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The 2010s have proven to be the decade of growth — in more ways than one. One of the most noticeable ways this was shown is in the tech world, as so many of our daily functions were simplified or made more efficient with the use of one particular gadget that we've now grown immensely attached to.
From the birth of some of Apple's now-signature products to a few fun, trendy tech bits of the moment — remember the hoverboard? — let's take a trip down memory lane and remember the tech that defined the 2010s.
Apple iPhone 4, 2010
From the beginning to the very end, countless smartphones have been released this decade, and while the hoopla that usually surrounds a mobile phone launch was achieved for arguably each of them, only one was considered revolutionary.
Apple's iPhone 4, released in 2010, saw the company introduce a complete redesign of the device with a glass body, a factor that has gone on to serve as the blueprint for most smartphone hardware today. The device also boasted the first Retina Display, support for FaceTime and the first selfie camera on an iPhone. Major stuff!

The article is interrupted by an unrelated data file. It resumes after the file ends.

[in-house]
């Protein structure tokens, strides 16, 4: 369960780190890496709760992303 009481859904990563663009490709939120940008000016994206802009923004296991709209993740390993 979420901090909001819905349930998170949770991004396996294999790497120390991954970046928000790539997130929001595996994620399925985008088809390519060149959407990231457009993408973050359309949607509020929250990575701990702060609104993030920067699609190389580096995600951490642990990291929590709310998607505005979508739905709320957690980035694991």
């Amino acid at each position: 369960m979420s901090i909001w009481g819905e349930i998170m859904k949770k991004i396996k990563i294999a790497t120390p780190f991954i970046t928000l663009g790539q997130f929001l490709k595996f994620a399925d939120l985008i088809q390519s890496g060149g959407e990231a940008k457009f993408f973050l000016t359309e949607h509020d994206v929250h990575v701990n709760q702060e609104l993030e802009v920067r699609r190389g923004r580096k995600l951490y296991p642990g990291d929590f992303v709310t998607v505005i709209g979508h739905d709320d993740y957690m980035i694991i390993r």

Apple iPad (First Generation), 2010
Apple introduced the iPad at a time when there was nothing like it on the market, creating an entirely new space for "something that's between a laptop and a smartphone," as co-founder Steve Jobs explained in 2010. The tablet computer ushered in a new category of devices that straddles the fence between these two extremes.
The first generation, released in 2010, revolutionized the tech world and led the framework for several other models to be later introduced with more features, thinner bezels and several new laptop-like capabilities.
MacBook Air (First Generation), 2010
The laptop was widely used by the time the MacBook Air redesign was introduced in 2010, defining what the "modern laptop" would look like in the 2010s. Marketed as the ideal thin laptop, that was the "lightest, thinnest laptop Apple has ever constructed," at the time, this device quickly became the "tech to get" in the earlier part of the decade.
The 13.3-inch model included two USB ports, a MagSafe connector, an SD card slot and, for the first time, no CD drive — an omission that would eventually become the standard for nearly all laptops.
Square Reader, 2010
This decade saw consumers become more card-dependent than ever before. Ditching cash at retailers became an unspeakable trend and birthed the likes of mobile wallets, banking apps and, most of all, peer-to-peer payment services.